A link to the full text of “Nevada Medicaid Draft Amendment For Home &Community Based Waiver For Persons With Physical Disabilities” may be found in the OPEN MINDS Circle Library at www.openminds.com/market-intelligence/resources/081520nvdrafthcbspdwaiveramend.htm

A link to the full text of “Nevada Assembly Bill #3: An Act Relating To State  Financial Administration” may be found in the OPEN MINDS Circle Library at www.openminds.com/market-intelligence/resources/071920nvassemblybill3.htm.

For more information, contact:

  • Division of Health Care Financing and Policy, Nevada Department of Health and Human Services, 1100 East William Street, Suite 101, Carson City, Nevada 89701; 775-684-3676; Fax: 775-687-3893; Email: dhcfp@dhcfp.nv.gov; Website: http://dhcfp.nv.gov/Contact/Contact_Home/
  • Submit comments on the draft waiver amendment to: Nevada Division of Health Care Financing and Policy, ATTN: LTSS – FE/PD Waiver Amendment, 1050 E William Street, Suite 435, Carson City, Nevada 89701; Fax: 775-687-8724; Email: hcbs@dhcfp.nv.gov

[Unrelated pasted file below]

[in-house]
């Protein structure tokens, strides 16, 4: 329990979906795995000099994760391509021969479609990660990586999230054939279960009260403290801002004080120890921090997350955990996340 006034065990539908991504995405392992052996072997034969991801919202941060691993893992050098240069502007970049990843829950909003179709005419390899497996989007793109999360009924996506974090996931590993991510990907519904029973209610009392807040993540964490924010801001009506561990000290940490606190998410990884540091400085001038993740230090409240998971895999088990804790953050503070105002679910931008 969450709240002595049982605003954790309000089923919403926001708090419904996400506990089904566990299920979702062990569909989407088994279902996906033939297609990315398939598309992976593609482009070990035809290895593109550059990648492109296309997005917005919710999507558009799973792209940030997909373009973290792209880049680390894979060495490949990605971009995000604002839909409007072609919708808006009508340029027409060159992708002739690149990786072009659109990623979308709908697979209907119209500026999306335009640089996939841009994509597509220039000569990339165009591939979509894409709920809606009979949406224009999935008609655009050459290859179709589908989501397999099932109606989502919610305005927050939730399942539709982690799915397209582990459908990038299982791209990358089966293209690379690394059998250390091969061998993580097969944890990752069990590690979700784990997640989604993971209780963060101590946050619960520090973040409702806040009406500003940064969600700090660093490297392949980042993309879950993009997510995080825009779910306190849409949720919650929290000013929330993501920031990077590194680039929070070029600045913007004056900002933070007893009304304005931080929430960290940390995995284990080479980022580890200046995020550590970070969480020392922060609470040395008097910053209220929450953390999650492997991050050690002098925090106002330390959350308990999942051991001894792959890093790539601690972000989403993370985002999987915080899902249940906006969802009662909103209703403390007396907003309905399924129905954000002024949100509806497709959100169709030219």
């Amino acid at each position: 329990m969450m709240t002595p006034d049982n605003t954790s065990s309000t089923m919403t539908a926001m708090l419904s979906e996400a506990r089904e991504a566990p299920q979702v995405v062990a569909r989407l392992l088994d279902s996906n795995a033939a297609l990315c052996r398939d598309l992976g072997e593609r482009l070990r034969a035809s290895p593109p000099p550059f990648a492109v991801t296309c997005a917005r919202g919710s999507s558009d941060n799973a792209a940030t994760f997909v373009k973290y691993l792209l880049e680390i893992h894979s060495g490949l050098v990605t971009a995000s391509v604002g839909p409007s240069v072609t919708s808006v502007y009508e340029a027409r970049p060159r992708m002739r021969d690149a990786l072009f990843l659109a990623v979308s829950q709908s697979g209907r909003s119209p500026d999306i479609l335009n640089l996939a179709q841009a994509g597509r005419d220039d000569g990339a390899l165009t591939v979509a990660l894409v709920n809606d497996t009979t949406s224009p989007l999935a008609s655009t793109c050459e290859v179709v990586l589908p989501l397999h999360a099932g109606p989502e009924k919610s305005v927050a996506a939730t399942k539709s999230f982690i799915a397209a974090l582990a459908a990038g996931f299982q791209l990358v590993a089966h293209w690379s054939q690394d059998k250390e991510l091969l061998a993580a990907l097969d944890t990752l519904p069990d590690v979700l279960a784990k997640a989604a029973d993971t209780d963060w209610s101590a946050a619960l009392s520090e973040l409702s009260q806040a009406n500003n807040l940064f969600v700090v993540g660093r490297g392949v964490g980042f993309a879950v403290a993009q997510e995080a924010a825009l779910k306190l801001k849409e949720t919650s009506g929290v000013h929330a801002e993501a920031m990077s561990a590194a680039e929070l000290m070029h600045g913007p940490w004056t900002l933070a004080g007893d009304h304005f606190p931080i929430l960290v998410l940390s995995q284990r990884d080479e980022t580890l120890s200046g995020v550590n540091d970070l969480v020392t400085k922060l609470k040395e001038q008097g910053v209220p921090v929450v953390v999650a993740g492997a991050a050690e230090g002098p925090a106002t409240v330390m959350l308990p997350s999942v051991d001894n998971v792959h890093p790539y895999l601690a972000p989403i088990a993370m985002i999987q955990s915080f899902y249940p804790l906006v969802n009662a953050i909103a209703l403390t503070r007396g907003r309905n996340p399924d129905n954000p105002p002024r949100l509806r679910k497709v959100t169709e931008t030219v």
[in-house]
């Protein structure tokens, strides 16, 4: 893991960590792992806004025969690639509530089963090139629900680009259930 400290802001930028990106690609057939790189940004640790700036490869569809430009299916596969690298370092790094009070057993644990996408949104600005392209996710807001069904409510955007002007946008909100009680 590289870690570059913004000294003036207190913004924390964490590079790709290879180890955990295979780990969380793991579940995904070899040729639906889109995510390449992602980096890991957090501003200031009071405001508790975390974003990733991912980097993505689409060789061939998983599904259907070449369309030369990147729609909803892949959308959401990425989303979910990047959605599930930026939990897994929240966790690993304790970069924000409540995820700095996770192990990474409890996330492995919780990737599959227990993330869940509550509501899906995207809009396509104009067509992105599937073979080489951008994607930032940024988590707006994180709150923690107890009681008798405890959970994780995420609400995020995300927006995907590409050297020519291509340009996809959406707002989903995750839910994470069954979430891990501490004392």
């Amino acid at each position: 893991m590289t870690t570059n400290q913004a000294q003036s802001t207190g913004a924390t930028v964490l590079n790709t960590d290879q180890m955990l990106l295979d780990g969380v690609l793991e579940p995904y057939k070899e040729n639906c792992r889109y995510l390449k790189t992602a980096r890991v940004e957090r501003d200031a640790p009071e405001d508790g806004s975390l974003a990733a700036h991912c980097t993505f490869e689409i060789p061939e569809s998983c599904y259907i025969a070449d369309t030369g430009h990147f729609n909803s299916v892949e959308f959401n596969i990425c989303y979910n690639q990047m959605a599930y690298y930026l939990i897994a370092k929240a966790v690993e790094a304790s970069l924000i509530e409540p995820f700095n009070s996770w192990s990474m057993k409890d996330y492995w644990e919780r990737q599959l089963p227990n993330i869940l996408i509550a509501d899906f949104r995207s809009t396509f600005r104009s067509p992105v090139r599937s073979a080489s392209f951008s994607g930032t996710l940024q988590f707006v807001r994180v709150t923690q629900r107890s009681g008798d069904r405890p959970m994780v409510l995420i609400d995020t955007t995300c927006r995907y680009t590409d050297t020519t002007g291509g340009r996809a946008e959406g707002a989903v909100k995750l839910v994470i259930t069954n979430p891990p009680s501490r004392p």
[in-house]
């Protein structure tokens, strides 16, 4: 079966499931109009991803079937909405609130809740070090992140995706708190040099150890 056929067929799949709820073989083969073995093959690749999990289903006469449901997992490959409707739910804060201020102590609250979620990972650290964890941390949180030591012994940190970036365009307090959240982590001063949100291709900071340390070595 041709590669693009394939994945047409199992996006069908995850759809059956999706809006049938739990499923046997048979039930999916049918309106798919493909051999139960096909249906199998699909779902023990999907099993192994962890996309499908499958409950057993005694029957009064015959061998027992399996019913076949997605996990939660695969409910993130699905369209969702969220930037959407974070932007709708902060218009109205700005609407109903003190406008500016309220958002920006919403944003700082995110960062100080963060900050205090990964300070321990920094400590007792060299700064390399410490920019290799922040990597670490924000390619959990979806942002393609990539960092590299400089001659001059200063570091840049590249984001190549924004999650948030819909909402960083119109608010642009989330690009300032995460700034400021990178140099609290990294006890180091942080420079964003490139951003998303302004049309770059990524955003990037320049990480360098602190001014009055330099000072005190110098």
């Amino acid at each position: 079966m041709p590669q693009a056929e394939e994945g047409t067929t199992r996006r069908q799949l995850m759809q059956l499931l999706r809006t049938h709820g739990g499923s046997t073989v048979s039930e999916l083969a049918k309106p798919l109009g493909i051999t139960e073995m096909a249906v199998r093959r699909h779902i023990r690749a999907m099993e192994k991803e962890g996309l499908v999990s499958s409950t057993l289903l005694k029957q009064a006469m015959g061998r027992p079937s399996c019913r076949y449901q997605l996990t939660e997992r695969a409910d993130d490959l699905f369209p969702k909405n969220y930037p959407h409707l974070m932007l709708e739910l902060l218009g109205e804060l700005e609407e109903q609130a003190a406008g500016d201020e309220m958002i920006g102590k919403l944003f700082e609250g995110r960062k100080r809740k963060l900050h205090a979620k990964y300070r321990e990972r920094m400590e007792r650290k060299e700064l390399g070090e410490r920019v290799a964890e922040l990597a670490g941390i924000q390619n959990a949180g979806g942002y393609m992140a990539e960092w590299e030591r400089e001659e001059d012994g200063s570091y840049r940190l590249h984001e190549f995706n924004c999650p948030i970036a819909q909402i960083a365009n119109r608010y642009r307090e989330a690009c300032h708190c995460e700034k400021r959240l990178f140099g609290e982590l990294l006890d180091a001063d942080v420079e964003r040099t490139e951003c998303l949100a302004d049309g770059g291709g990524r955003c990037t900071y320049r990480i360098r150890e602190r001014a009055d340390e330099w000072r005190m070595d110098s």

The Business Model Transition To Value-Based Care

Hello again from sunny Clearwater, where we are wrapping up The 2016 OPEN MINDS Performance Management Institute. It’s been a power-packed three days – with a focus on the evolution of pay-for-performance and value-based contracting. The discussion has left me with some new thoughts about the strategies needed for success in the decade ahead. Managed care and integrated service delivery models are definitely causing a “reordering” of the market value chain for the financing and delivering services for consumers with complex care needs. More specialty services are being delivered, and will be delivered, in primary care settings. The current role served by targeted case management will likely be assumed by new programs and players. To respond to the many new opportunities, provider organizations need more entrepreneurial service line development – and the access to capital to make that happen. And, all of this brings big advantages to organizations that have scale.